Date of Award

Summer 2009

Document Type


Degree Name

Doctor of Philosophy (PhD)


International Studies

Committee Director

Kurt Taylor Gaubatz

Committee Member

David Earnest

Committee Member

Shaomin Li


There exists a corruption enigma. Experts and analysts largely agree on the institutional reforms that constitute successful corruption reform programs—this is the 'Corruption Consensus.' Unfortunately, the well-designed and resourced reform programs created from this consensus and intended to improve national institutional capabilities rarely work. Yet the reform programs patterned on the Corruption Consensus continue on. Everyone agrees what to do in order to reform corruption but everyone also agrees that it will not work. This is the Corruption Enigma.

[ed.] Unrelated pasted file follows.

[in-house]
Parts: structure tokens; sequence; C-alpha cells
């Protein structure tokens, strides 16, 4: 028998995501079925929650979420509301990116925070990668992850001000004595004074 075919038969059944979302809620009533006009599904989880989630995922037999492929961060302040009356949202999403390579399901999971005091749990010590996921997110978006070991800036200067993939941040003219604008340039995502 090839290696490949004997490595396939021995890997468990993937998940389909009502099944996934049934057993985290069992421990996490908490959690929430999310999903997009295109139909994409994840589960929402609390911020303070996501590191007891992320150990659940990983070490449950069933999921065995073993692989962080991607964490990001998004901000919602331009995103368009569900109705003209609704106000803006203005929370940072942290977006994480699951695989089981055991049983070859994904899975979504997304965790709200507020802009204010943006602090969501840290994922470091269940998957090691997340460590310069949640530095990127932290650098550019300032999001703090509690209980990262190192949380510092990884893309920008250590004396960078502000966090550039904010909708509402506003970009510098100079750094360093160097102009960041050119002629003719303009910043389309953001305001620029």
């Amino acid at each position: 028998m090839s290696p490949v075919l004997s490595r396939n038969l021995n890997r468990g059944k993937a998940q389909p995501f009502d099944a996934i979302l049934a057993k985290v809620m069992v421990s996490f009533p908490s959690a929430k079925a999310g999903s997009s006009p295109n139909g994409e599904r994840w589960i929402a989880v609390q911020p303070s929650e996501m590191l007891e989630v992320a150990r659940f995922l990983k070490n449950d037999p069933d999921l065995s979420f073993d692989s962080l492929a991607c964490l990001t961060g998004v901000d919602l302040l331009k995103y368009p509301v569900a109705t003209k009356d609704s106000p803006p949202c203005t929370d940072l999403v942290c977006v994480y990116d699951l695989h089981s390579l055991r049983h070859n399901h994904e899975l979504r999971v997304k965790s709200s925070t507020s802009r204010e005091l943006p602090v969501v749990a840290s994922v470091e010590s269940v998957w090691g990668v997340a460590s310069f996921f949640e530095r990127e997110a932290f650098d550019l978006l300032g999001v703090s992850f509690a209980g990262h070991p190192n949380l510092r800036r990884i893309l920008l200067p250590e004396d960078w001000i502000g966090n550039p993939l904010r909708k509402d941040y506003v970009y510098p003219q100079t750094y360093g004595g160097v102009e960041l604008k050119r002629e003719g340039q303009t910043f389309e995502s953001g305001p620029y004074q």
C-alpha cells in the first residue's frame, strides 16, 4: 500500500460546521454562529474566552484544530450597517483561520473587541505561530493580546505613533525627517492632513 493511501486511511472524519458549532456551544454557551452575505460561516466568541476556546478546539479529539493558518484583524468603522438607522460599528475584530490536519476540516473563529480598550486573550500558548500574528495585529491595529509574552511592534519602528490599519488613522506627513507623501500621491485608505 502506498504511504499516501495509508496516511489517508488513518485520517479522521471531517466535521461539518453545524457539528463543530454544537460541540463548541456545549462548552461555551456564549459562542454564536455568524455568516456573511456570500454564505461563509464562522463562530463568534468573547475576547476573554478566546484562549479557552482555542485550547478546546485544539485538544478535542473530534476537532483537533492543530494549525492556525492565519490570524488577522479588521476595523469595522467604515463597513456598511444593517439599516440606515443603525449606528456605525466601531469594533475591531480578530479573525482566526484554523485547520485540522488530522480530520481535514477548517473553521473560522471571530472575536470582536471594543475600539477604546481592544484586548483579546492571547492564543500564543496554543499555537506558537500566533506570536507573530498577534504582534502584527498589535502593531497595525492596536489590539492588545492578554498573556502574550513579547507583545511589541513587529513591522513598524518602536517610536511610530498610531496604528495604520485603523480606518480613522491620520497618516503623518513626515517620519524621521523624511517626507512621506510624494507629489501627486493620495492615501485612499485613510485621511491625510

This dissertation employs a structured, focused analysis to determine the reasons for varying success levels between otherwise similar countries in order to establish that the Corruption Consensus does not in fact result in tangible progress when implemented. I have carefully chosen three paired cases—Malawi and Tanzania, Peru and Columbia, and Thailand and the Philippines—each consisting of one country with a worsening corruption score and one with an improving corruption score. I then undertake a detailed qualitative analysis of each country of eight variables thought to be vital in corruption reform that confirms my hypothesis that successful corruption reform in highly corrupt countries is primarily a function of the idiosyncratic particulars of each country, rather than preordained institutional reform.